"There being no sums filed in the blank spaces referred to above, the Court, as the record shows, told the jury that it could not receive the verdict, after conferring with the attorneys. In any event, it appeared to the Court that from the set of verdicts given to the jury, one of which was a verdict for the defendant, that this was an incomplete verdict and was not a proper verdict and there has been prepared an exact copy of the verdict so signed by the nine members of the jury, and this verdict, together with the other three originally submitted, are now in the hands of the jury in their deliberations."

¶6 The jury returned to the court room at 4:03 p.m. for the second time with the following verdict, omitting the caption:

"We, the jury empaneled and sworn in the above entitled cause, do, upon our oaths, find for the Defendant."

(Signed by the same nine jurors who signed the first verdict.)

¶7 The first proposition of plaintiff which we will consider is that the court erred in furnishing the jury with four forms of verdict.

¶8 Although the only forms included in the transcript were the two forms returned by the jury, the others are described in plaintiff's brief as follows:

"One was for plaintiff on both causes of action, one was for plaintiff on first cause of action and for defendant on second cause of action, one was for defendant on first cause of action and for plaintiff on second cause of action, and one was for defendant."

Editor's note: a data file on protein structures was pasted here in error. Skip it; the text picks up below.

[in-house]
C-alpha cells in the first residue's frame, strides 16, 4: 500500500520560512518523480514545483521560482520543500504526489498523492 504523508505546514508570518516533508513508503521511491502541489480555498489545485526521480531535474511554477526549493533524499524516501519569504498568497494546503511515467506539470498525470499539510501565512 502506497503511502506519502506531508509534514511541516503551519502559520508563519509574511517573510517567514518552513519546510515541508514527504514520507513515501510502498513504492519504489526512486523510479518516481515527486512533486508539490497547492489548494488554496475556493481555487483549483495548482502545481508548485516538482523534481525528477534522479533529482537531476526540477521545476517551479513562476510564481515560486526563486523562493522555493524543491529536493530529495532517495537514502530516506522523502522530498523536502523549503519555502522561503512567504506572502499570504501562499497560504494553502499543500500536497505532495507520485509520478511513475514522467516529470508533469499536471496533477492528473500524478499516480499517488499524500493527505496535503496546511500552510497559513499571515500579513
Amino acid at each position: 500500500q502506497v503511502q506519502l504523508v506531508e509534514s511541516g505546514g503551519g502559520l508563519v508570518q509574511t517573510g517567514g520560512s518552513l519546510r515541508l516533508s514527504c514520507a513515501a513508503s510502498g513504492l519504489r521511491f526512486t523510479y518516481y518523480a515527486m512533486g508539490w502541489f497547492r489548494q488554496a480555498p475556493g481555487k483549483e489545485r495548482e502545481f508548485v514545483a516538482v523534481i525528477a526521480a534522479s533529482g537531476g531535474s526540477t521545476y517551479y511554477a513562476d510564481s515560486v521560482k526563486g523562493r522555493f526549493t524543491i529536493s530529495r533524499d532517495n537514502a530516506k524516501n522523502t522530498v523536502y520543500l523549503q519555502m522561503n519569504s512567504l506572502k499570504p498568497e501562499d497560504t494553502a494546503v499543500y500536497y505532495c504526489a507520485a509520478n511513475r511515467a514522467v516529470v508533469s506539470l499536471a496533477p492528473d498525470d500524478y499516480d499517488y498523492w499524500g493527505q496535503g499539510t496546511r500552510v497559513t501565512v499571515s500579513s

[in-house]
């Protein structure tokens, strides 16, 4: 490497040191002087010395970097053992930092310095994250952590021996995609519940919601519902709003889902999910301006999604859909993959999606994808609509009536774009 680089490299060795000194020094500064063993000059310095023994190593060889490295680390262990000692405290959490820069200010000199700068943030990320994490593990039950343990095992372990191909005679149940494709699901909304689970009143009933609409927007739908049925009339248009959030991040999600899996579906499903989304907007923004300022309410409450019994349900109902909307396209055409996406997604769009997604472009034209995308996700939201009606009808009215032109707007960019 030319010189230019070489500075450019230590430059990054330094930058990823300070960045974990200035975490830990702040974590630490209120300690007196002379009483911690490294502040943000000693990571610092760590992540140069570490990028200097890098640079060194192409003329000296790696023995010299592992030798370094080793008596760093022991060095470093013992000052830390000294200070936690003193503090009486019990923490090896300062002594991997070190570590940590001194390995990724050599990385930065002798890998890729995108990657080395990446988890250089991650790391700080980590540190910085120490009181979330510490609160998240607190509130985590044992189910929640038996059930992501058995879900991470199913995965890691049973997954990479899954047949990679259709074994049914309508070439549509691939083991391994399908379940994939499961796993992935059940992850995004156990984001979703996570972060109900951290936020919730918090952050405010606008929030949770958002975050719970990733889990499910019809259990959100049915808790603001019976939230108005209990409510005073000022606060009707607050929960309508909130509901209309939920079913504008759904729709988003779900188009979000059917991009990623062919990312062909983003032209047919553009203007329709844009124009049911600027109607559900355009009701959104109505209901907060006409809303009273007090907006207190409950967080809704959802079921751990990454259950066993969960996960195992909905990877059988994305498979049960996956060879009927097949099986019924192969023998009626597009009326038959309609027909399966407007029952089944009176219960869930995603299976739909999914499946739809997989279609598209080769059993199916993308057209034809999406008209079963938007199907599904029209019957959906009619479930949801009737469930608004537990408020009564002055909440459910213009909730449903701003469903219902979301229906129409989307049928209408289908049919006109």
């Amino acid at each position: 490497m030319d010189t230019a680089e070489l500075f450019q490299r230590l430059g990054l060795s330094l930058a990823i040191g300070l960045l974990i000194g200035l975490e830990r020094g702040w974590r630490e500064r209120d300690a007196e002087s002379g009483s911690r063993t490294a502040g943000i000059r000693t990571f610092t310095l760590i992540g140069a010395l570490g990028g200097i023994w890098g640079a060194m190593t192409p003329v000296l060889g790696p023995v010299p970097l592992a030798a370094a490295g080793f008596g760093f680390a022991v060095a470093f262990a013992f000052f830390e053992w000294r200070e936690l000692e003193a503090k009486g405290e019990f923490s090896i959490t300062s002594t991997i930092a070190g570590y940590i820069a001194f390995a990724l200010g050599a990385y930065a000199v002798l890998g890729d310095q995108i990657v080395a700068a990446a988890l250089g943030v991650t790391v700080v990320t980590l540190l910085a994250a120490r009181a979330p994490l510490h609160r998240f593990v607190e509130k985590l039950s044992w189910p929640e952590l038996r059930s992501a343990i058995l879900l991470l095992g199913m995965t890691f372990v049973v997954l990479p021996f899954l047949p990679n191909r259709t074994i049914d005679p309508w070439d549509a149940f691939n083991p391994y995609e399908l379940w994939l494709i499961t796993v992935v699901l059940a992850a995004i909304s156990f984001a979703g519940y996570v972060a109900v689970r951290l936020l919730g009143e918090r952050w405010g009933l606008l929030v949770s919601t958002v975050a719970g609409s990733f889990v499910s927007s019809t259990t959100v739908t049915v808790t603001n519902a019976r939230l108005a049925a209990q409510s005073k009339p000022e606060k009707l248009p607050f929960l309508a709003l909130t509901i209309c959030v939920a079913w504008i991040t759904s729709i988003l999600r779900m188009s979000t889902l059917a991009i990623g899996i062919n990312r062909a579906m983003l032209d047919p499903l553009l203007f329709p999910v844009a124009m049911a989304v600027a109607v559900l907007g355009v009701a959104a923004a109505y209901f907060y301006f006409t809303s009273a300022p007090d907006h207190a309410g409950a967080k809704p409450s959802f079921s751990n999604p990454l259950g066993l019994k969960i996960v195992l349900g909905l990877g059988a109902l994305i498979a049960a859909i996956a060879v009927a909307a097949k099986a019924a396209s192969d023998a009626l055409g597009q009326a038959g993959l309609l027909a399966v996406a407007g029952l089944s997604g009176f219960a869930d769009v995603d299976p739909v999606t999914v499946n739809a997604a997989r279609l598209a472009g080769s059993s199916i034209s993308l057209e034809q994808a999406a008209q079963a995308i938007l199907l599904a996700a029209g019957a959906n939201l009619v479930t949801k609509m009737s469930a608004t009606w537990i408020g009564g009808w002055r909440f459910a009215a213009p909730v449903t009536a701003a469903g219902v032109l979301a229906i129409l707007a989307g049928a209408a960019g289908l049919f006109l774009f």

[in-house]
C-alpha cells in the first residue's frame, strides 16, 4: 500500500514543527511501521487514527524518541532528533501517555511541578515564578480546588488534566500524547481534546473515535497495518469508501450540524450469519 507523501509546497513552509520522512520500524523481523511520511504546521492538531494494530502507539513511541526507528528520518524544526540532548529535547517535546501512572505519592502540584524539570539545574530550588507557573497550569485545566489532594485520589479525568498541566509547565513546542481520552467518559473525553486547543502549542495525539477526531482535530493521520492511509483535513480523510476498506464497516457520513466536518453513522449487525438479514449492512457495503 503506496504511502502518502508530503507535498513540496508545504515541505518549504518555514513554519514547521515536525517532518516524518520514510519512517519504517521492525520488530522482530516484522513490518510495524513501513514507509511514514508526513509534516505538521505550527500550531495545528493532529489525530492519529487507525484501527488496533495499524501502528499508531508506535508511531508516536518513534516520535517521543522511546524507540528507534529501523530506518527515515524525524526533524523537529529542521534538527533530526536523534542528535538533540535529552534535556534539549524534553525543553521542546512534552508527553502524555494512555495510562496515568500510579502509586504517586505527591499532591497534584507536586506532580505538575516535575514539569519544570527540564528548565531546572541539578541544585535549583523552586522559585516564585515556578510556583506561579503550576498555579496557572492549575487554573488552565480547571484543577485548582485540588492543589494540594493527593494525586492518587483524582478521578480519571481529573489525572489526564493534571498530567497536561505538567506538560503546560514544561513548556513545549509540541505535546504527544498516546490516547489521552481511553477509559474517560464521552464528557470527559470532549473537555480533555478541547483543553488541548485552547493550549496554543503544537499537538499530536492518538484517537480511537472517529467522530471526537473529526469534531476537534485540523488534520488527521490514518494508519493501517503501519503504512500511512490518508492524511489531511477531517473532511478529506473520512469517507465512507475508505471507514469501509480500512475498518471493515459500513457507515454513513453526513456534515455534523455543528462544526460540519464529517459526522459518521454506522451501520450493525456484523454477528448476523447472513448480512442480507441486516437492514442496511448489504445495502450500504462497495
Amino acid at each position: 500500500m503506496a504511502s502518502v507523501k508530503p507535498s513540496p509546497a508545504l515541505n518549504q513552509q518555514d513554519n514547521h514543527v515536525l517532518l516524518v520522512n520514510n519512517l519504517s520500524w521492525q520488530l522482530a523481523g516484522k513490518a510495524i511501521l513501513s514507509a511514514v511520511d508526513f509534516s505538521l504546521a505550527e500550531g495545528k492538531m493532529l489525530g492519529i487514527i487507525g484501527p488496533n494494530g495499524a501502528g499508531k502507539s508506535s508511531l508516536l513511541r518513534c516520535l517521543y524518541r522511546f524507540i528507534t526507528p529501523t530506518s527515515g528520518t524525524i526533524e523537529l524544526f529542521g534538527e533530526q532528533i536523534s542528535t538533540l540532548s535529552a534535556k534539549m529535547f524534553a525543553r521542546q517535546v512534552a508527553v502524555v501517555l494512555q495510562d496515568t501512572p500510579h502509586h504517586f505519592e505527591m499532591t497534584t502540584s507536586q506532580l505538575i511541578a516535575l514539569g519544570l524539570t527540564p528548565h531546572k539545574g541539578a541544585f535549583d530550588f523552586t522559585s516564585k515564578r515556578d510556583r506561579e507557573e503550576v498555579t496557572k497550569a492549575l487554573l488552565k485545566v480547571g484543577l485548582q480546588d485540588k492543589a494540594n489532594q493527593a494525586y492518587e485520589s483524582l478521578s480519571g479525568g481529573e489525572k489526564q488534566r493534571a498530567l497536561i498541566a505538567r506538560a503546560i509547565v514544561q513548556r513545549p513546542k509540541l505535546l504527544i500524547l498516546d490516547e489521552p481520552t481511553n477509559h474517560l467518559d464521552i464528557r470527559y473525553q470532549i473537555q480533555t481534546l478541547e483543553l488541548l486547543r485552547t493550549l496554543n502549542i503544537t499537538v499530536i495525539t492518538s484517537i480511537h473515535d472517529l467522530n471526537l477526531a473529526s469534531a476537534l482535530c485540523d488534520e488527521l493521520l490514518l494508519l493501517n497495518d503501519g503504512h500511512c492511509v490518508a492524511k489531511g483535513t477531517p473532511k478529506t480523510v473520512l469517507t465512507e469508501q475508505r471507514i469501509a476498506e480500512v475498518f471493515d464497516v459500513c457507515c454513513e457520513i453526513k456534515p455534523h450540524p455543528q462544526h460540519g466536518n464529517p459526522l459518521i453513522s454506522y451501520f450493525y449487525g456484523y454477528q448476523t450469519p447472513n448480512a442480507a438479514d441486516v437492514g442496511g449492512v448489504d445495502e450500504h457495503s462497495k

¶9 We have heretofore decided the question. In the cases of Davon Oil Co. v. Steele, 186 Okl. 380, 98 P.2d 618; Magnolia Petroleum Co. v. Norvell, 205 Okl. 645, 240 P.2d 80, and Bunch v. Perkins, 198 Okl. 517, 180 P.2d 664, we held that where a cause consisting of two or more separate causes of action is tried to a jury, separate forms of a verdict for the separate causes of action should be submitted to the jury.

¶10 The two remaining propositions of plaintiffs will be considered together. In summary, plaintiff contends that the trial court erred in withdrawing the first verdict from the jury and in not permitting the jury to fill in the amounts for plaintiff, and in remarking to the jury that he could not accept the first verdict which was not a proper form, and that they should go back to the jury room.

¶11 Plaintiff argues that the first verdict returned by the jury was intended to be a finding for plaintiff, and that the jury apparently did not know how to fill in the amounts; that in telling the jury that the verdict was not in proper form, the jury probably inferred that they should have signed one of the other forms, which they did, returning their second verdict for defendant.

¶12 Although in similar cases we have approved the action of the trial court in permitting the jury to fill in the amounts in open court, we have also stated that as a general rule where the jury returns a verdict which is incomplete or ambiguous, the court should direct them to retire to the jury room for further deliberation. Keener v. Tully, Okl., 263 P.2d 513. The court is not bound to accept a verdict which is not in accordance with its instructions. Hawkins v. McElhanon, Okl., 315 P.2d 667; Kansas City Southern Ry. Co. v. Marrow, Okl., 326 P.2d 817; West v. Abney, 203 Okl. 227, 219 P.2d 624; Whitney v. Tuttle, 178 Okl. 170, 62 P.2d 508, 108 A.L.R. 789.